someVar = OtherFunction();
}
 
OtherFunction()
{
	return 5;
}

someVar will now be 5.

MyFunction()
{
	if (SomeFunction())
	{
		printf("Returned 1");
	}
}
 
SomeFunction()
{
	return random(2);
}

That will either return 1 or 0 to the calling function's if statement. 1 is true and 0 if false so the text will only be printed if 1 is returned. However:

MyFunction()
{
	if (SomeFunction())
	{
		printf("Returned something between 1 and 10");
	}
}
 
SomeFunction()
{
	return random(11);
}

That will return 0, 1, 2, 3, 4, 5, 6, 7, 8, 9 or 10. Anything which is not 0 is true so the text will display if anything between 1 and 10 is returned.

You can also use return with strings:

MyFunction()
{
	printf("%s", SomeFunction());
}
 
SomeFunction()
{
	new
		str[10] = "Hello";
	return str;
}

Will print "Hello" (without the quotes).

You also don't have to return anything:

MyFunction()
{
	SomeFunction();
}
 
SomeFunction()
{
	return;
}

However if you do this you must make sure the function's return is never used:

MyFunction()
{
	if (SomeFunction())
	{
		printf("Problem");
	}
}
 
SomeFunction()
{
	return;
}

Here SomeFunction is not returning anything however MyFunction is checking if the value returned from SomeFunction is true or not - it's neither as it just doesn't exist, so you will get a compiler error. No return is the default, so:

SomeFunction()
{
	return;
}

And:

SomeFunction()
{
}

Are the same.

Finally, you can't mix return values:

MyFunction()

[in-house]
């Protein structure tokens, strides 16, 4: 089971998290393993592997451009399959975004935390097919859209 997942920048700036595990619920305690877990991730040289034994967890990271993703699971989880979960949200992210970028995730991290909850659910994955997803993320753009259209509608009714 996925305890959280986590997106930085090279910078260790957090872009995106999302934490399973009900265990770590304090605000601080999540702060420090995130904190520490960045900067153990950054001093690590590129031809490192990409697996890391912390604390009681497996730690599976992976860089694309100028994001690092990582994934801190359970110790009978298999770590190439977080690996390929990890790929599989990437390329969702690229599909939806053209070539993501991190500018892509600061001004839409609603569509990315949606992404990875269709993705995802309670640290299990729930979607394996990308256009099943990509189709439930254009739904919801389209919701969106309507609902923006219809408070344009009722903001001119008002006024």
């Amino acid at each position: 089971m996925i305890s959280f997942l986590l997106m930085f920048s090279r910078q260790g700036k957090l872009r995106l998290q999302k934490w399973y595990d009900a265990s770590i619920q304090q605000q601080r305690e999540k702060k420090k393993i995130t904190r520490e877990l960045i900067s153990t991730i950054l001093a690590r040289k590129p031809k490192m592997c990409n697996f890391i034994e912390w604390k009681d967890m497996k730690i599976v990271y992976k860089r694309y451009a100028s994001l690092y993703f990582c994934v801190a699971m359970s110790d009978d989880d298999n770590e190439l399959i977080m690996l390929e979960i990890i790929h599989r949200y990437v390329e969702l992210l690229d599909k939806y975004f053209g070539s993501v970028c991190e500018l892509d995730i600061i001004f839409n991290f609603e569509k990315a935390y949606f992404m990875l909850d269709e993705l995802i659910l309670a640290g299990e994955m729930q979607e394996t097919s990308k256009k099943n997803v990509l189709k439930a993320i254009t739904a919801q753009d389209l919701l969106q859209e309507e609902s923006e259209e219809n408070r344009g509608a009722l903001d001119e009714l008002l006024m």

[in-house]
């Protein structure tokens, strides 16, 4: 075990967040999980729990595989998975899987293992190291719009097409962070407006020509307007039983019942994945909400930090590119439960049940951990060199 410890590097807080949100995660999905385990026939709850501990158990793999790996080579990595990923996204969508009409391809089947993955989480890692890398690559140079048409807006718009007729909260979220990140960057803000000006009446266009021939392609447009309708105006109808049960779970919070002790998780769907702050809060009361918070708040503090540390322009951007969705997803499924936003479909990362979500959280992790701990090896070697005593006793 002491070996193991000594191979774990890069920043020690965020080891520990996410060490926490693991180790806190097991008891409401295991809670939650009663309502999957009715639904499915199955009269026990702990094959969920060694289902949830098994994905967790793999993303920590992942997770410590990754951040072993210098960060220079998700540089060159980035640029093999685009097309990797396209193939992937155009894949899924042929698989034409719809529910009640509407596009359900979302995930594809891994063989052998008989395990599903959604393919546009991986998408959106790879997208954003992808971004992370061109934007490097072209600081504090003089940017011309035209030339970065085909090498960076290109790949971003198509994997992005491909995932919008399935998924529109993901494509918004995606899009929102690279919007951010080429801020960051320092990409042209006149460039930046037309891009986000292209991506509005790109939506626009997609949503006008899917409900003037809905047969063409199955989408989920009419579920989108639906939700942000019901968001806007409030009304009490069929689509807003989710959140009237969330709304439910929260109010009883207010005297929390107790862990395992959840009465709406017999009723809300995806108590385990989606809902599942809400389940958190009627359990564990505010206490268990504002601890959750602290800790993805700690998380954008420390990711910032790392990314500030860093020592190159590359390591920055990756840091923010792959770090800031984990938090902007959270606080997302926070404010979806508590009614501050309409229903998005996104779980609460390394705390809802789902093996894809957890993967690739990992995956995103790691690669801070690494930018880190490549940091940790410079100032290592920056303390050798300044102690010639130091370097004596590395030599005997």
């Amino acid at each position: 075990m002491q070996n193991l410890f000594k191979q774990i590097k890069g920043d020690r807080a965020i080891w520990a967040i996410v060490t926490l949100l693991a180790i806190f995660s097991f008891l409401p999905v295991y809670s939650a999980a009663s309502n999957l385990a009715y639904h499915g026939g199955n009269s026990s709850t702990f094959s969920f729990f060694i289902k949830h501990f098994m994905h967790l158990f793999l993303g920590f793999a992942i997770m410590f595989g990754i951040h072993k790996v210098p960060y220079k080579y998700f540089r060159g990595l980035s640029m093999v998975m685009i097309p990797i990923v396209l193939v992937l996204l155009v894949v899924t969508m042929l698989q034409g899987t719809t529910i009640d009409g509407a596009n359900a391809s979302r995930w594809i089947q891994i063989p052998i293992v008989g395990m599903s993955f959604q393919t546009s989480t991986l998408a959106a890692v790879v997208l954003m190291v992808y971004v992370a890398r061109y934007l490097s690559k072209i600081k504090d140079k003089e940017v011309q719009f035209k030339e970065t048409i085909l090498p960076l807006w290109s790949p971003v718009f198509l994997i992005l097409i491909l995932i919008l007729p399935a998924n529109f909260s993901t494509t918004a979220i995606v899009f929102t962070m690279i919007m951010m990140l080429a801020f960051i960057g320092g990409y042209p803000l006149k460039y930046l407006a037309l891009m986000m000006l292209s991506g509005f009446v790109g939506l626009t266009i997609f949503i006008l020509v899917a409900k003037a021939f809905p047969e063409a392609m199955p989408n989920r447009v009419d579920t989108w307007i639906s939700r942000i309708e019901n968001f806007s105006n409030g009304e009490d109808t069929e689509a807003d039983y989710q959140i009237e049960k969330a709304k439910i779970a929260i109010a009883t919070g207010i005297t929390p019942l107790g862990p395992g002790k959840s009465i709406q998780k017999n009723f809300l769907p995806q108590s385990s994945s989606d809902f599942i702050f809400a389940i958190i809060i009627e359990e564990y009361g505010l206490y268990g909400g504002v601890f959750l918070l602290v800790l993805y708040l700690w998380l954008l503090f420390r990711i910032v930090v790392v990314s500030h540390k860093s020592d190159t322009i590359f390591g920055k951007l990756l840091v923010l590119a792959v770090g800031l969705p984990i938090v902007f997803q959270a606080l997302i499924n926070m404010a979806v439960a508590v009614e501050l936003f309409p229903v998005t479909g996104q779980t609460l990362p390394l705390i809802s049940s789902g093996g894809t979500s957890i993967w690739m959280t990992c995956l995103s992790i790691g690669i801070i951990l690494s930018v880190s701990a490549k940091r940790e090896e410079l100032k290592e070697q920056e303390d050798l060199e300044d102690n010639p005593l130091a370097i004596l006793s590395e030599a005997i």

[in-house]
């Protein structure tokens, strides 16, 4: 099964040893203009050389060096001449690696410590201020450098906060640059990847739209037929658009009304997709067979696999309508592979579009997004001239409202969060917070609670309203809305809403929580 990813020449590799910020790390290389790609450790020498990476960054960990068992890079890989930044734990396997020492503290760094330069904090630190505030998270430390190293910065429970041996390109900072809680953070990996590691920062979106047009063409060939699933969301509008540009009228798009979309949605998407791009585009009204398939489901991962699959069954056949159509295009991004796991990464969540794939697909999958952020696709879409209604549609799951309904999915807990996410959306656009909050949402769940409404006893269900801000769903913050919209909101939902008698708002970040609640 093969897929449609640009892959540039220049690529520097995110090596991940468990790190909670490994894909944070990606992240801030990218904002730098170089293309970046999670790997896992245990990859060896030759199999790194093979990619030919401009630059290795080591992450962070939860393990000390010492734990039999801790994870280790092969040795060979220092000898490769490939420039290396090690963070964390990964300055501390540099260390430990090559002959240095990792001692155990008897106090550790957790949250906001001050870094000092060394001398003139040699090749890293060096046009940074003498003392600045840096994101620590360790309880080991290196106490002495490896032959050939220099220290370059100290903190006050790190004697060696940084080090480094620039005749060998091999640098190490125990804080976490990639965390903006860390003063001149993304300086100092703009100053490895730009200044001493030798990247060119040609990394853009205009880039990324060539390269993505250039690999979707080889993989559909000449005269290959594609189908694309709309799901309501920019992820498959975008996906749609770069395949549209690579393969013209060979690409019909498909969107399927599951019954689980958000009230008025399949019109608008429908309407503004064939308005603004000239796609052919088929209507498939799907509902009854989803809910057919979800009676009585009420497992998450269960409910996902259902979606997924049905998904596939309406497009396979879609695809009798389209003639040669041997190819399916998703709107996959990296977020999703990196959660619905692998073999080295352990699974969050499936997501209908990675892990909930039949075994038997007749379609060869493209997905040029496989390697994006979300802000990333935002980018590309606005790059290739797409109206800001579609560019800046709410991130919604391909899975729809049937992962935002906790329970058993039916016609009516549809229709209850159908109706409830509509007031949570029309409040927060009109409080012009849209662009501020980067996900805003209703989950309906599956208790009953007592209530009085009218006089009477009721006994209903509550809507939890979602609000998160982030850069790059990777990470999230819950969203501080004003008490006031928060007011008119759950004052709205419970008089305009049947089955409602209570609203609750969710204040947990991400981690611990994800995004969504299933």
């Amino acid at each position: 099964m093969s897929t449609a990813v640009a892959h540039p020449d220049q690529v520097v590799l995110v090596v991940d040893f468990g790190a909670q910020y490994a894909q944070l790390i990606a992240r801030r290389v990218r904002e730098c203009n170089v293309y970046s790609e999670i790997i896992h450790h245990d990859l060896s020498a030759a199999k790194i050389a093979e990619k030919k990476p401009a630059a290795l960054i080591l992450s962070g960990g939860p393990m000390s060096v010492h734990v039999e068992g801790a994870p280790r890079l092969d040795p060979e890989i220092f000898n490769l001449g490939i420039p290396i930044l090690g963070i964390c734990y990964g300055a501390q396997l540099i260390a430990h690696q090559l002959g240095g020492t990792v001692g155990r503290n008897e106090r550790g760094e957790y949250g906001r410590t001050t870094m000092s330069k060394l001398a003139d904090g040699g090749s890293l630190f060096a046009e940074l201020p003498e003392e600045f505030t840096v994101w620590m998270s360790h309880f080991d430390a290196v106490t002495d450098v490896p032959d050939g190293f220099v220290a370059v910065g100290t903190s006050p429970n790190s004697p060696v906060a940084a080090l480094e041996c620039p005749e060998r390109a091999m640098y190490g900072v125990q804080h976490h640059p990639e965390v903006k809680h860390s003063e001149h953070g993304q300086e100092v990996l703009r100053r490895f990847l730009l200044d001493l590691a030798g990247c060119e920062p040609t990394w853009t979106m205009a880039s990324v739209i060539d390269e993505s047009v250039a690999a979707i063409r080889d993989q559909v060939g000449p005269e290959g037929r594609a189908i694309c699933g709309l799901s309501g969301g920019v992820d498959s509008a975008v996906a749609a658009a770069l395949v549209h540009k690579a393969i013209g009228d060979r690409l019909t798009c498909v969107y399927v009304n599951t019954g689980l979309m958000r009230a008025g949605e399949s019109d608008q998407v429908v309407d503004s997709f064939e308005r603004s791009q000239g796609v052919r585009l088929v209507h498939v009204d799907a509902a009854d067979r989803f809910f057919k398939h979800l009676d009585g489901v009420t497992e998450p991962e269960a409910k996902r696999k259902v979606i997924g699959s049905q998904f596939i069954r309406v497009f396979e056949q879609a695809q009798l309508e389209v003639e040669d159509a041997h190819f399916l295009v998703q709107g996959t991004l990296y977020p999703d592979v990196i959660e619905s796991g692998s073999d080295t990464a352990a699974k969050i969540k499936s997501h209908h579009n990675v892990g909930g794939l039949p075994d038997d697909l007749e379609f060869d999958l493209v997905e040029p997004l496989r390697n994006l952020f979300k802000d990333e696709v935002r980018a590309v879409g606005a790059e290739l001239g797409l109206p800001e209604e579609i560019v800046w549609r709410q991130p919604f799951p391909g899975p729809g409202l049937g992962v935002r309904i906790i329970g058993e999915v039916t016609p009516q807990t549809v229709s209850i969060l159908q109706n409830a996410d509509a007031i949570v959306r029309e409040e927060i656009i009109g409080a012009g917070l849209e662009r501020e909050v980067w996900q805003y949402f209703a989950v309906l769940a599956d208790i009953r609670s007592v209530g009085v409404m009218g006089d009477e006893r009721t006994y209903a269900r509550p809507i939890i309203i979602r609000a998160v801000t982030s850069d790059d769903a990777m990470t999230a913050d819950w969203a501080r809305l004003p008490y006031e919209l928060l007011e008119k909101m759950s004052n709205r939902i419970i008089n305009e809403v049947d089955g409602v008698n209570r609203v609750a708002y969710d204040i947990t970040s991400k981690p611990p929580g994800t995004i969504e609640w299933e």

{
	SomeFunction();
}
 
SomeFunction()
{
	if (random(2))
	{
		return 1;
	}
	else
	{
		return;
	}
}

This will give an error because it doesn't know what to do.

SomeFunction()
{
	if (random(2))
	{
		return 1;
	}
}

Is also not allowed as the default return is nothing.

sleep

sleep is a psudo-function which makes execution pause for a given number of milliseconds:

printf("Time 0s");
sleep(1000);
printf("Time 1s");

This only works in main(), not callbacks however as it's run in the PAWN thread.

state

state is part of the PAWN state machine and autonoma system, see this thread [1] for more information.

switch

switch is basically a structured if/else if/else system:

switch (someVar)
{
	case 1:
	{
		printf("one");
	}
	case 2:
	{
		printf("two");
	}
	case 3:
	{
		printf("three");
	}
	default:
	{
		printf("other");
	}
}

Is just a slightly more efficient (and much cleaner) way of doing:

if (someVar == 1)
{
	printf("one");
}
else if (someVar == 2)
{
	printf("two");
}
else if (someVar == 3)
{
	printf("three");
}
else
{
	printf("other");
}

while

while is a loop type similar to for and do..while. The basic operation is an if statement done which if true does some code and jumps back to the if. If it's false it goes to after the loop code - there is no else. Going back to the goto example:

new
	i = 0;
for_loop:
if (i < 10)
{
	i++;
	goto for_loop;
}

This can also be written as:

new
	i = 0;
while (i < 10)
{
	i++;
}

See do and for more information.